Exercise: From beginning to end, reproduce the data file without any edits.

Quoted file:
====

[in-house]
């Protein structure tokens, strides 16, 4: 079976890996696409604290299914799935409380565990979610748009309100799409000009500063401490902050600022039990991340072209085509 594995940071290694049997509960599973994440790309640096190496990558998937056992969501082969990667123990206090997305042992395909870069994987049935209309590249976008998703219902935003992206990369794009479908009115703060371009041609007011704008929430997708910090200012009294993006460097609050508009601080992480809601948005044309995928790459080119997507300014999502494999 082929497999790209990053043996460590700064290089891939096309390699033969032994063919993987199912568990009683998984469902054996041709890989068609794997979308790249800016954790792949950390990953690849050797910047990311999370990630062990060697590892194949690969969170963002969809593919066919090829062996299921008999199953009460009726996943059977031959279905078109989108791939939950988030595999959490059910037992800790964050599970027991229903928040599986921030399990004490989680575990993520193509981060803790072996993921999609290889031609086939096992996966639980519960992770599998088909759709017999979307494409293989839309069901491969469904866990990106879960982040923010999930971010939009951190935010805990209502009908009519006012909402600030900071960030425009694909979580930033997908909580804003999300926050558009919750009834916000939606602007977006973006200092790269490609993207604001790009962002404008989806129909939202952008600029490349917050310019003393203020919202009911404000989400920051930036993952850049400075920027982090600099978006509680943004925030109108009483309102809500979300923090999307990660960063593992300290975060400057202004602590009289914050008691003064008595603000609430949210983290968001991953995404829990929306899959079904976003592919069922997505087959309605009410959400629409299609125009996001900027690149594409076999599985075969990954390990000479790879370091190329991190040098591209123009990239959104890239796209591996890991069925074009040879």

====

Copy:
[in-house]
């Protein structure tokens, strides 16, 4: 079976890996696409604290299914799935409380565990979610748009309100799409000009500063401490902050600022039990991340072209085509 594995940071290694049997509960599973994440790309640096190496990558998937056992969501082969990667123990206090997305042992395909870069994987049935209309590249976008998703219902935003992206990369794009479908009115703060371009041609007011704008929430997708910090200012009294993006460097609050508009601080992480809601948005044309995928790459080119997507300014999502494999 082929497999790209990053043996460590700064290089891939096309390699033969032994063919993987199912568990009683998984469902054996041709890989068609794997979308790249800016954790792949950390990953690849050797910047990311999370990630062990060697590892194949690969969170963002969809593919066919090829062996299921008999199953009460009726996943059977031959279905078109989108791939939950988030595999959490059910037992800790964050599970027991229903928040599986921030399990004490989680575990993520193509981060803790072996993921999609290889031609086939096992996966639980519960992770599998088909759709017999979307494409293989839309069901491969469904866990990106879960982040923010999930971010939009951190935010805990209502009908009519006012909402600030900071960030425009694909979580930033997908909580804003999300926050558009919750009834916000939606602007977006973006200092790269490609993207604001790009962002404008989806129909939202952008600029490349917050310019003393203020919202009911404000989400920051930036993952850049400075920027982090600099978006509680943004925030109108009483309102809500979300923090999307990660960063593992300290975060400057202004602590009289914050008691003064008595603000609430949210983290968001991953995404829990929306899959079904976003592919069922997505087959309605009410959400629409299609125009996001900027690149594409076999599985075969990954390990000479790879370091190329991190040098591209123009990239959104890239796209591996890991069925074009040879």